52. Tashian, R. E. and Yu, Y. L., 1966. Alterations accompanying the mutation of a human erythrocyte carbonic anhydrase, Third Int. Cong. Hum. Genet., p. 96 (abstract).Google Scholar
  53. Tashian, R. E., Riggs, S. K. and Yu, Y. L., 1966. Characterization of a mutant human erythrocyte carbonic anhydrase lc Guam, Arch. Biochem. Biophys., 117, 320–327.PubMedCrossRefGoogle Scholar
  54. Thuline, H. C., Morrow, A. C., Norby, D. E. and Motulsky, A. G., 1967. Autosomal phospho-gluconic dehydrogenase polymorphism in the cat (Felis catus L.), Science, 157, 431–432.PubMedCrossRefGoogle Scholar
  55. Trujillo, J. M., Walden, B., O’Neil, P. and Anstall, H. B., 1965. Sex-linkage of glucose-6-phosphate dehydrogenase in the horse and donkey, Science, 148, 1603–1604.PubMedCrossRefGoogle Scholar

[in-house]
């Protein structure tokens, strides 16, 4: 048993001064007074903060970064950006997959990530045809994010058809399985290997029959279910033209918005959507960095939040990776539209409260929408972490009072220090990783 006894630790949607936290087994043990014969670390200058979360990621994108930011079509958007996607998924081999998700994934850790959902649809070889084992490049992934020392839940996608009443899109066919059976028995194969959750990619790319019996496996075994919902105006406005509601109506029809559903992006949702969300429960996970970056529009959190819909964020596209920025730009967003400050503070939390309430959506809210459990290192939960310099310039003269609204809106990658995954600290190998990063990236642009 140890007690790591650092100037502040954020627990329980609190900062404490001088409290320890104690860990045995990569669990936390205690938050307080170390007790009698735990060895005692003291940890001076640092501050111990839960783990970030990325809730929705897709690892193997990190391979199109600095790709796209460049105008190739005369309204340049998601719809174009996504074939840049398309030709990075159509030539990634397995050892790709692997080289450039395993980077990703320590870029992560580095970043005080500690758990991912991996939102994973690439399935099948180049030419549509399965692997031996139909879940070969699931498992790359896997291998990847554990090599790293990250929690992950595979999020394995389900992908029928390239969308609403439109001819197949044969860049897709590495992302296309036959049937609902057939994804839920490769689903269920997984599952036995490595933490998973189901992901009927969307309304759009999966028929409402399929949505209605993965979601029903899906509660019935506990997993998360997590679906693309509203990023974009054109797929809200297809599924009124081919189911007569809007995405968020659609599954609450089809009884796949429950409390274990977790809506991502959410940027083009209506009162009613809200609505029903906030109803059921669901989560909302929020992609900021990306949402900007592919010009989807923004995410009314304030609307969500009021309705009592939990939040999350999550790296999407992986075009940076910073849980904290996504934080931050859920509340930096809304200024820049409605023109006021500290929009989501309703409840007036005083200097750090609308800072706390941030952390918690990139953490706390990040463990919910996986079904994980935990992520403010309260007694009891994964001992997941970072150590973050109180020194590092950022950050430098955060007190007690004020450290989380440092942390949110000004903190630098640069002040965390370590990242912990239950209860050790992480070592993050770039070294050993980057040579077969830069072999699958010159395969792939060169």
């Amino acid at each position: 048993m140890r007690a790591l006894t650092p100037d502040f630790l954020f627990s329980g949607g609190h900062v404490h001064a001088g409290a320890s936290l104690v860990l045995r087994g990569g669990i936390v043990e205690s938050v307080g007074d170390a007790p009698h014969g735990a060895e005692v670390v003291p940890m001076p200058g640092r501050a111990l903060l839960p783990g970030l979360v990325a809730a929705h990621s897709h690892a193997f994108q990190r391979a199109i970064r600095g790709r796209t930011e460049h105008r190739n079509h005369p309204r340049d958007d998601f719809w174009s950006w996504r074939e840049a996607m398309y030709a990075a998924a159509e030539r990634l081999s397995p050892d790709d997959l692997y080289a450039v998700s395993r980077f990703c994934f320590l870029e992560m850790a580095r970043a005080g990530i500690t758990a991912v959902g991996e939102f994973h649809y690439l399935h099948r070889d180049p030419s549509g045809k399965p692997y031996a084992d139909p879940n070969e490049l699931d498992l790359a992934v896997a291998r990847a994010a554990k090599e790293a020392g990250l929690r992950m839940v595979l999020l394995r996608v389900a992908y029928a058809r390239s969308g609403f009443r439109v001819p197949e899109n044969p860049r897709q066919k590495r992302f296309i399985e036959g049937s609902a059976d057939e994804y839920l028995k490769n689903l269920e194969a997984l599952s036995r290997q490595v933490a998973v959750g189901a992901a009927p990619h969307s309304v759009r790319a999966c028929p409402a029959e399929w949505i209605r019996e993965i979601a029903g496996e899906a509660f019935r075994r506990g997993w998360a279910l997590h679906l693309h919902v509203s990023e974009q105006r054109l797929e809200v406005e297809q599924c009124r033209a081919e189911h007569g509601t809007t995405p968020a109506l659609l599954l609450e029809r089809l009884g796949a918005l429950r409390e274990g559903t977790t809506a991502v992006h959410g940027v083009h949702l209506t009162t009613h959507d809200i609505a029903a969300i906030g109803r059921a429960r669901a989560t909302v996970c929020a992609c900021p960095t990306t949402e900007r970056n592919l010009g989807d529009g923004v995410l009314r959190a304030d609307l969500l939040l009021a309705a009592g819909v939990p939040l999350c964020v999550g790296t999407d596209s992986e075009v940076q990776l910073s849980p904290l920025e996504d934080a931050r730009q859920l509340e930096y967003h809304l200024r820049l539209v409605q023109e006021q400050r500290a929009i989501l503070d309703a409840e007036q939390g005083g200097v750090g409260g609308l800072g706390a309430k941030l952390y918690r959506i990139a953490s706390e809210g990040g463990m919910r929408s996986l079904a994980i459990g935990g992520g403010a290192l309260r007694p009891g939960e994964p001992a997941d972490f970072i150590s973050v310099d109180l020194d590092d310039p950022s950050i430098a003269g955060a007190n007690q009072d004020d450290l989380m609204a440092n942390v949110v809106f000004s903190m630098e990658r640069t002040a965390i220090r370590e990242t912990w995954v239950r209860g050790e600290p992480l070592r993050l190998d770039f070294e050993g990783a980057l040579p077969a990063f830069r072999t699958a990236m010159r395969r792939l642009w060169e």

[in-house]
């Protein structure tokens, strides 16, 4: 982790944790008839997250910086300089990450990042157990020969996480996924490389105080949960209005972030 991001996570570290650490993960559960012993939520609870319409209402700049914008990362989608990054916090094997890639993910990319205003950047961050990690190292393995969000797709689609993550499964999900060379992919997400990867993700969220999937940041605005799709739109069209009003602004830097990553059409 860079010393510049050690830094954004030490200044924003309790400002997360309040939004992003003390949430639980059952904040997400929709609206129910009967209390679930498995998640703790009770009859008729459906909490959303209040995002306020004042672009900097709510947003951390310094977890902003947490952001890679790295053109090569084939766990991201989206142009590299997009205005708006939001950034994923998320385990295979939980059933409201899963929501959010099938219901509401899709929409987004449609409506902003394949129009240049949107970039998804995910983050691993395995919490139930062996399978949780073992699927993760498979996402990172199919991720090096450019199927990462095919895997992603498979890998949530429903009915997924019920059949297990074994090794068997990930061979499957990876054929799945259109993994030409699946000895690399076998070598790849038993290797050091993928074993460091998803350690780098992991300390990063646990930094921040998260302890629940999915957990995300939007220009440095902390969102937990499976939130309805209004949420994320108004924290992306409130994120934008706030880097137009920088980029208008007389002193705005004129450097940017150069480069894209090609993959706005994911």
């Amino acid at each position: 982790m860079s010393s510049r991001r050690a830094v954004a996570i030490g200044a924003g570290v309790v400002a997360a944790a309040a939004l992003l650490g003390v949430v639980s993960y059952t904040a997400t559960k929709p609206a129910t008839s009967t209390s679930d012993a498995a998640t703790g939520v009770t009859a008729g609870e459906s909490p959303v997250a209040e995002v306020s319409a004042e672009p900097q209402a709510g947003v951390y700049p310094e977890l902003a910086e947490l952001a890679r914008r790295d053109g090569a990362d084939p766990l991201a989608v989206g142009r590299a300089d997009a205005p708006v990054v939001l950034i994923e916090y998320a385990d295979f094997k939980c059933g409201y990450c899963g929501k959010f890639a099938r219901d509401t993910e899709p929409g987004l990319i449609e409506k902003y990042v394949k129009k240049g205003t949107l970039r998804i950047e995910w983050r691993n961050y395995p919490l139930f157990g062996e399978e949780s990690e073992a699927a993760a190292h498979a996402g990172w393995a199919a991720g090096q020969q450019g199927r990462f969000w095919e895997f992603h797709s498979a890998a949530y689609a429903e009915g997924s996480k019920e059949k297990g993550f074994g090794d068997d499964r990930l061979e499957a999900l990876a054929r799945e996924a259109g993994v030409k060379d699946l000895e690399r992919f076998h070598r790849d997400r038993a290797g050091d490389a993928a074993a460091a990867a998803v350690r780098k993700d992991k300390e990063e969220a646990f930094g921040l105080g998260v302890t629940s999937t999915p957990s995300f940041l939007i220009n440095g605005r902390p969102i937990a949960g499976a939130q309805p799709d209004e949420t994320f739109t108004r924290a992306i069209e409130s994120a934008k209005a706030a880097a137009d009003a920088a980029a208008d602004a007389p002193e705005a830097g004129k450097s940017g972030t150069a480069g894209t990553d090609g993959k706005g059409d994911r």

56. Tucker, E. ML, Suzuki, Y. and Stormont, C., 1967. Three new phenotypic systems in the blood of sheep, Vox Sang., 13, 246–262.PubMedCrossRefGoogle Scholar
  57. Tucker, E. M., Baker, N. F. and Stormont, C., 1968. The toxicity of the anthelmintic Haloxon in relation to esterase activity in sheep, Amer. J. Vet. Res. (In press).Google Scholar
  58. Valenta, M., Hyldgaard-Jensen, J. and Moustgaard, J., 1967. Three lactate dehydrogenase isoenzyme systems in pig spermatozoa and the polymorphism of subunits controlled by a third locus C., Nature, 216, 506–507.PubMedCrossRefGoogle Scholar
  59. Vesell, E. S., 1965. Polymorphism of human lactate dehydrogenase isozymes, Science, 148, 1103–1105.PubMedCrossRefGoogle Scholar
  60. Wilcox, F. H., 1966. A recessively inherited electrophoretic variant of alkaline phosphatase in chicken serum, Genetics, 53, 799–805.PubMedGoogle Scholar

Copyright information

© Springer Science+Business Media Dordrecht 1970

Authors and Affiliations

  • C. J. Stormont
    • 1
  1. 1.Serology LaboratoryUniversity of CaliforniaDavisUSA

Personalised recommendations